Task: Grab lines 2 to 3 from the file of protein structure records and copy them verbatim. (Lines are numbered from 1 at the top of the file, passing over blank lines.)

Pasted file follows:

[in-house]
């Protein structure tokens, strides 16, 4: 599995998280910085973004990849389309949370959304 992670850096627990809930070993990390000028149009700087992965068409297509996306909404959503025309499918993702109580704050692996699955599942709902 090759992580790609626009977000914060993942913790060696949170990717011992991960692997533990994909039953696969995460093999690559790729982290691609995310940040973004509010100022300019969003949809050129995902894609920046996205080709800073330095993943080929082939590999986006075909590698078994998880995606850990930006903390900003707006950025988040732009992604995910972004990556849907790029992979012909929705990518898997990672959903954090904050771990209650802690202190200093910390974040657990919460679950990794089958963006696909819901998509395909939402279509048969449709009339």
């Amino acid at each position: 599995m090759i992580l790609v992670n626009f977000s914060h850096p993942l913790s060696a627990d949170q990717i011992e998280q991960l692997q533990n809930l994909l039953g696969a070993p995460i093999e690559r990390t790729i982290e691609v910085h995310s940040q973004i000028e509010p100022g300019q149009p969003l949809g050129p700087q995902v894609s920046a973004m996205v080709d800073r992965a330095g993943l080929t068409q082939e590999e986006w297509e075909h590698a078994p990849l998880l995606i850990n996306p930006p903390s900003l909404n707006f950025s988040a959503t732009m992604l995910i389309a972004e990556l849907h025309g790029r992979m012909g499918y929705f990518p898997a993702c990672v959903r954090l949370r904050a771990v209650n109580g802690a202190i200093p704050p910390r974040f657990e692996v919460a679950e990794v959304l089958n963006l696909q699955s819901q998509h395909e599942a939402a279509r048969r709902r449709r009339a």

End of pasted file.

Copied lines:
């Protein structure tokens, strides 16, 4: 599995998280910085973004990849389309949370959304 992670850096627990809930070993990390000028149009700087992965068409297509996306909404959503025309499918993702109580704050692996699955599942709902 090759992580790609626009977000914060993942913790060696949170990717011992991960692997533990994909039953696969995460093999690559790729982290691609995310940040973004509010100022300019969003949809050129995902894609920046996205080709800073330095993943080929082939590999986006075909590698078994998880995606850990930006903390900003707006950025988040732009992604995910972004990556849907790029992979012909929705990518898997990672959903954090904050771990209650802690202190200093910390974040657990919460679950990794089958963006696909819901998509395909939402279509048969449709009339």
């Amino acid at each position: 599995m090759i992580l790609v992670n626009f977000s914060h850096p993942l913790s060696a627990d949170q990717i011992e998280q991960l692997q533990n809930l994909l039953g696969a070993p995460i093999e690559r990390t790729i982290e691609v910085h995310s940040q973004i000028e509010p100022g300019q149009p969003l949809g050129p700087q995902v894609s920046a973004m996205v080709d800073r992965a330095g993943l080929t068409q082939e590999e986006w297509e075909h590698a078994p990849l998880l995606i850990n996306p930006p903390s900003l909404n707006f950025s988040a959503t732009m992604l995910i389309a972004e990556l849907h025309g790029r992979m012909g499918y929705f990518p898997a993702c990672v959903r954090l949370r904050a771990v209650n109580g802690a202190i200093p704050p910390r974040f657990e692996v919460a679950e990794v959304l089958n963006l696909q699955s819901q998509h395909e599942a939402a279509r048969r709902r449709r009339a």